Brooklyn's leafy Fort Greene seems like an odd bedfellow for the sculptural and monolithic forms of Pritzker Prize-winning architect Thom Mayne. But the Los Angeles-based Morphosis principal is trying his hand in the historic neighborhood, attempting to replace a run-down garage behind a prominent Italianate townhouse with a sculptural carriage house. 

The proposal for 176 Washington Park on the corner of Willoughby Avenue was brought before the Landmarks Preservation Commission (LPC) yesterday, March 9, seeking approval to restore the 1868 townhouse and demolish a rear garage and erect a modern carriage house in its place.

While the proposed restoration (to be completed by architect Ted Kane) for the historic home did not pop out as anything beyond run-of-the-mill, the 2,000-square-foot carriage house design Mayne debuted could easily be described as unconventional. 

Thom Mayne | Kane Architecture and Urban Design | LPC

Thom Mayne | Kane Architecture and Urban Design | LPC

Mayne presented to project to the LPC in a very casual manner, underscoring the design's "simplicity" and "straightforwardness" noting that he was not looking to create “anything special” nor "an icon" for the lot (owned by his son, Sam Mayne) but to simply follow its site lines and maintain continuity.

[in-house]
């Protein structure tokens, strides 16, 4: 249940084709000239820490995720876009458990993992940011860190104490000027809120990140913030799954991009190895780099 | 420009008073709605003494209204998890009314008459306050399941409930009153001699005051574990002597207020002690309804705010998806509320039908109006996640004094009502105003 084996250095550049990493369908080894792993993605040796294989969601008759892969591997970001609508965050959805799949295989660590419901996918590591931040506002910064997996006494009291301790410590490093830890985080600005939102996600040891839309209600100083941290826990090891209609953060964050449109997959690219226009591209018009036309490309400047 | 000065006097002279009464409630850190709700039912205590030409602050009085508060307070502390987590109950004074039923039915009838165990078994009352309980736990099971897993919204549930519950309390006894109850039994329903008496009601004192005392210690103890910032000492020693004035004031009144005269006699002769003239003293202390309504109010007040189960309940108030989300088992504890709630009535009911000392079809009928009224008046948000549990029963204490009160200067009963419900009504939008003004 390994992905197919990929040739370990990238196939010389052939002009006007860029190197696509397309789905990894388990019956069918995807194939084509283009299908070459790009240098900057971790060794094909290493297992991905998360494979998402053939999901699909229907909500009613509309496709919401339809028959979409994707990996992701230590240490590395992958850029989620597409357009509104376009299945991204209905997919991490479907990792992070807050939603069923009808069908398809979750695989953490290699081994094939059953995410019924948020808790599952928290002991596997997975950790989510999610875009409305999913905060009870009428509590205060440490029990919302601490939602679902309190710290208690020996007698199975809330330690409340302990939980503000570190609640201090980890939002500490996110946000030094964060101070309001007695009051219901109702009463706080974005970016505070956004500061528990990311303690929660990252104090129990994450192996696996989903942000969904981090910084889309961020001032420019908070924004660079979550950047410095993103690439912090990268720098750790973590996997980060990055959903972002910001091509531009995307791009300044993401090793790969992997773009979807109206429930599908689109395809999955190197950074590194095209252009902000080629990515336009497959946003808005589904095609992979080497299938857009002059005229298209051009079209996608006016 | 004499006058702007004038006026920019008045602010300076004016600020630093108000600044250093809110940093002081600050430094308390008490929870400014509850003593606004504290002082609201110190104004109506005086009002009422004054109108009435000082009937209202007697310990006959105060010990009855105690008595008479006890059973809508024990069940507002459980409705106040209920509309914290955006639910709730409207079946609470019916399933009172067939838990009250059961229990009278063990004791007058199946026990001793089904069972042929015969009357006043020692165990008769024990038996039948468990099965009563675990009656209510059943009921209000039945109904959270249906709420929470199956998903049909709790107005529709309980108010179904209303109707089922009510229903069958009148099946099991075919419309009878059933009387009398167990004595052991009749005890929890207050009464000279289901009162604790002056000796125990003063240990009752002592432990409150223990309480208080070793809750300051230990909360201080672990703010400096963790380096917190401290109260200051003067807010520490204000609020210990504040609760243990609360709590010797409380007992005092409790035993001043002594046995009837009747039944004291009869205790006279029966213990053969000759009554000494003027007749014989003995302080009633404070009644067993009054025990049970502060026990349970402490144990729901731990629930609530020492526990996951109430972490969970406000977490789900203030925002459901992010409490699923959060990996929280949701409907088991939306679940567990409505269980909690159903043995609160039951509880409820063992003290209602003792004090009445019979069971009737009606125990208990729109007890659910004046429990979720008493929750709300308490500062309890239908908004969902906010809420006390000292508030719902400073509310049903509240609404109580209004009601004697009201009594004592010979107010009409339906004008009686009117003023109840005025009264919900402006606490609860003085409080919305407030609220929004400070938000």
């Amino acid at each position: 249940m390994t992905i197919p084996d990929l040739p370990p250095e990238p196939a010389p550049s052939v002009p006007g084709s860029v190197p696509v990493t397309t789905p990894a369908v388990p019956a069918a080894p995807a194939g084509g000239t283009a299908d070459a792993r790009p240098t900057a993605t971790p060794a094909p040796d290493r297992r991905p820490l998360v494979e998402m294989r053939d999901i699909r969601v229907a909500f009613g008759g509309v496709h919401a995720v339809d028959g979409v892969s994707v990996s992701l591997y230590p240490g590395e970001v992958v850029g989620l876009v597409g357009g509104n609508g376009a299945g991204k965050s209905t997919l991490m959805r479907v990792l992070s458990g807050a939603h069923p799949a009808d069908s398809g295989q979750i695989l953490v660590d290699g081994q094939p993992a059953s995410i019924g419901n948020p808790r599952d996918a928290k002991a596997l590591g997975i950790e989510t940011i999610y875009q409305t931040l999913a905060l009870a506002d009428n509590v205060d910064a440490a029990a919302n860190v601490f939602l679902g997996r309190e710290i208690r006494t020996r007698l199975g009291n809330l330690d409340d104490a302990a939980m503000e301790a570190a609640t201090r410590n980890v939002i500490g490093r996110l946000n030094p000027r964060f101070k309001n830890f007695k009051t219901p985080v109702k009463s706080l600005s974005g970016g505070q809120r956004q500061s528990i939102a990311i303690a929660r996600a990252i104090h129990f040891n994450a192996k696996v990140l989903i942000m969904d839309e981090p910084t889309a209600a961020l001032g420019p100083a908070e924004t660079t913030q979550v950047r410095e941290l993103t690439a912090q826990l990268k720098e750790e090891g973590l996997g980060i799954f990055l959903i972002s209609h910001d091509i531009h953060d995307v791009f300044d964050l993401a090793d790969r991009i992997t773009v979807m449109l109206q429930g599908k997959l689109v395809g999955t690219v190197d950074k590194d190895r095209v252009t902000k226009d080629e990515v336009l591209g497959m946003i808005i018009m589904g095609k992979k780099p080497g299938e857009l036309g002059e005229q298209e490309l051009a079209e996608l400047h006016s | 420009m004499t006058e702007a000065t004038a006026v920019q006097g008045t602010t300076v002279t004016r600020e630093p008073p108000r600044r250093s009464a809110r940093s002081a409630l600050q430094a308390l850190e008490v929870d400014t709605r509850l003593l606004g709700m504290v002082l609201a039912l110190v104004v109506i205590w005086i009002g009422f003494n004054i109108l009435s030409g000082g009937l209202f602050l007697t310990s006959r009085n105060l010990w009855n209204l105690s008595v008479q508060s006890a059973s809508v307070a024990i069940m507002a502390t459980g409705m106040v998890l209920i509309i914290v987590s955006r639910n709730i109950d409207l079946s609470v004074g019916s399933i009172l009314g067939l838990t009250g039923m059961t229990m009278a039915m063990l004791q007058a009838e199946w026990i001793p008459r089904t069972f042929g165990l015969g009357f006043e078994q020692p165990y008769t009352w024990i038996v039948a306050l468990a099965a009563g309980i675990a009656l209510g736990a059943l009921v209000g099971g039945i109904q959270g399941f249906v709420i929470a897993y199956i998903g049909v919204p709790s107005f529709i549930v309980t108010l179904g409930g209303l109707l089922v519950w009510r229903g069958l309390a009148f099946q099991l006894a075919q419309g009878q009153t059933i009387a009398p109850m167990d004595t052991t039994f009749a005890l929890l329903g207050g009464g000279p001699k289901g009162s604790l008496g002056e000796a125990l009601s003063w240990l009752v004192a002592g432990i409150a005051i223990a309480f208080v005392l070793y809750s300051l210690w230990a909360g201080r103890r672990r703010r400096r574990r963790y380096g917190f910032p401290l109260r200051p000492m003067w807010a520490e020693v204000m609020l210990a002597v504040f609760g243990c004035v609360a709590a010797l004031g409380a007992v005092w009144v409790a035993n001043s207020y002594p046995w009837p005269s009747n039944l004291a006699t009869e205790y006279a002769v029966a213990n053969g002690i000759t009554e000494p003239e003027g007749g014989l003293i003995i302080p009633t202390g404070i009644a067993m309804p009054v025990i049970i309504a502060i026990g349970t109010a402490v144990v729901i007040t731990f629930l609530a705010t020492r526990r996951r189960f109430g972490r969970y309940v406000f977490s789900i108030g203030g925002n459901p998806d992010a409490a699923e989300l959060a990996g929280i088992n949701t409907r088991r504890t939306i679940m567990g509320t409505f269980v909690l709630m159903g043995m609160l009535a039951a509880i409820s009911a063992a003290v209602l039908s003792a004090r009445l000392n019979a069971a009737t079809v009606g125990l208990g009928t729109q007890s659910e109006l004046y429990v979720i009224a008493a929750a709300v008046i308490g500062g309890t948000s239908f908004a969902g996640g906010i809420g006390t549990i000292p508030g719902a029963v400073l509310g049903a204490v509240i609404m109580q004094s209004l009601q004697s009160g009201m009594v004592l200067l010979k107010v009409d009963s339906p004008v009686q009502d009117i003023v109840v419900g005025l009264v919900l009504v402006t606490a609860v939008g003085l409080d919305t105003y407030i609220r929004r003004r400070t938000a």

Many, however, did not agree with his sentiments. More than one neighborhood resident showed concern over the buildings massing. Others were troubled with the aesthetic, with one local saying that the new addition "bears no resemblance to any existing carriage house." 

Architects Steven Holl and Henry-Smith Miller came out to speak in support of the project. Holl has already made a mark in the neighborhood having designed the architecture building at the Pratt Institute just a couple of blocks away.

Thom Mayne | Kane Architecture and Urban Design | LPC

The commission's judgments were also mixed. Commissioner Michael Devonshire deemed the proposal "not an addition" but "a new building” that gave him "the impression of a demolished building,” while commissioner Jeanne Lufty found it “institutional” in aesthetic.

On the other end, Commissioner Michael Goldblum came out in favor, calling Mayne's design “a really cool project” and "appropriate." Commissioner Fred Bland called it "a little piece of genius."

Ultimately the LPC took no action and asked the design team to refine their proposal for the carriage house then return. The commission suggested that the screen wall either be either lowered or moved back from the street wall so that it would not rival neighboring townhouses.